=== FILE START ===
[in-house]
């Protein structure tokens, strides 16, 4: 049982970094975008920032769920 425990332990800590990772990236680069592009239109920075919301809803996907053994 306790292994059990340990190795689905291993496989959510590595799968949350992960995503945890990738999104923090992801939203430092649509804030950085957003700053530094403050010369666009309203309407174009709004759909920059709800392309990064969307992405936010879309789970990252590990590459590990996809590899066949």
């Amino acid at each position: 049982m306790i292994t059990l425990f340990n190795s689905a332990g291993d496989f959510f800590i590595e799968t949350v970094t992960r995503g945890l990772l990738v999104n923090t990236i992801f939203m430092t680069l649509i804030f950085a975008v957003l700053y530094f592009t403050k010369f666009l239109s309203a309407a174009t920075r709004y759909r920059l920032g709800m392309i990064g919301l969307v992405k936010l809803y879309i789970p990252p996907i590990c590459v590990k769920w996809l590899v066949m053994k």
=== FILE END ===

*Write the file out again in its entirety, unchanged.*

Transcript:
[in-house]
């Protein structure tokens, strides 16, 4: 049982970094975008920032769920 425990332990800590990772990236680069592009239109920075919301809803996907053994 306790292994059990340990190795689905291993496989959510590595799968949350992960995503945890990738999104923090992801939203430092649509804030950085957003700053530094403050010369666009309203309407174009709004759909920059709800392309990064969307992405936010879309789970990252590990590459590990996809590899066949």
């Amino acid at each position: 049982m306790i292994t059990l425990f340990n190795s689905a332990g291993d496989f959510f800590i590595e799968t949350v970094t992960r995503g945890l990772l990738v999104n923090t990236i992801f939203m430092t680069l649509i804030f950085a975008v957003l700053y530094f592009t403050k010369f666009l239109s309203a309407a174009t920075r709004y759909r920059l920032g709800m392309i990064g919301l969307v992405k936010l809803y879309i789970p990252p996907i590990c590459v590990k769920w996809l590899v066949m053994k």